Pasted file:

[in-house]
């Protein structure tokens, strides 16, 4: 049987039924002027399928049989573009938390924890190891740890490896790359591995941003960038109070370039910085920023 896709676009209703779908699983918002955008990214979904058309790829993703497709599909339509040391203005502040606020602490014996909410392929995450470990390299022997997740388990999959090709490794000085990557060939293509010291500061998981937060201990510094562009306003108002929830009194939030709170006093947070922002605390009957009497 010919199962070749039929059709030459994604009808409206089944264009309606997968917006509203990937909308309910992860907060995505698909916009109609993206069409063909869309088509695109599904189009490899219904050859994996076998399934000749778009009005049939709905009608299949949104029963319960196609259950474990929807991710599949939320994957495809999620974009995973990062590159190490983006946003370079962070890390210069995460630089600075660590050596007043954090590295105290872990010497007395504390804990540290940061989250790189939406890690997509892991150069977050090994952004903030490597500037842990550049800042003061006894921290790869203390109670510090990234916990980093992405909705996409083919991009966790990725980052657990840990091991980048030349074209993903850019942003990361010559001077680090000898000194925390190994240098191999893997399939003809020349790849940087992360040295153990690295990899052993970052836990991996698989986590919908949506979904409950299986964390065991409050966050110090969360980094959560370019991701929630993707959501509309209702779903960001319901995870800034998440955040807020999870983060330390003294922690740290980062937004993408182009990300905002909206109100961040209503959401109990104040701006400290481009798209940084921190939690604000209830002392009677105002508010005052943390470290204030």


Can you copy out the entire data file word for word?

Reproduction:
[in-house]
């Protein structure tokens, strides 16, 4: 049987039924002027399928049989573009938390924890190891740890490896790359591995941003960038109070370039910085920023 896709676009209703779908699983918002955008990214979904058309790829993703497709599909339509040391203005502040606020602490014996909410392929995450470990390299022997997740388990999959090709490794000085990557060939293509010291500061998981937060201990510094562009306003108002929830009194939030709170006093947070922002605390009957009497 010919199962070749039929059709030459994604009808409206089944264009309606997968917006509203990937909308309910992860907060995505698909916009109609993206069409063909869309088509695109599904189009490899219904050859994996076998399934000749778009009005049939709905009608299949949104029963319960196609259950474990929807991710599949939320994957495809999620974009995973990062590159190490983006946003370079962070890390210069995460630089600075660590050596007043954090590295105290872990010497007395504390804990540290940061989250790189939406890690997509892991150069977050090994952004903030490597500037842990550049800042003061006894921290790869203390109670510090990234916990980093992405909705996409083919991009966790990725980052657990840990091991980048030349074209993903850019942003990361010559001077680090000898000194925390190994240098191999893997399939003809020349790849940087992360040295153990690295990899052993970052836990991996698989986590919908949506979904409950299986964390065991409050966050110090969360980094959560370019991701929630993707959501509309209702779903960001319901995870800034998440955040807020999870983060330390003294922690740290980062937004993408182009990300905002909206109100961040209503959401109990104040701006400290481009798209940084921190939690604000209830002392009677105002508010005052943390470290204030």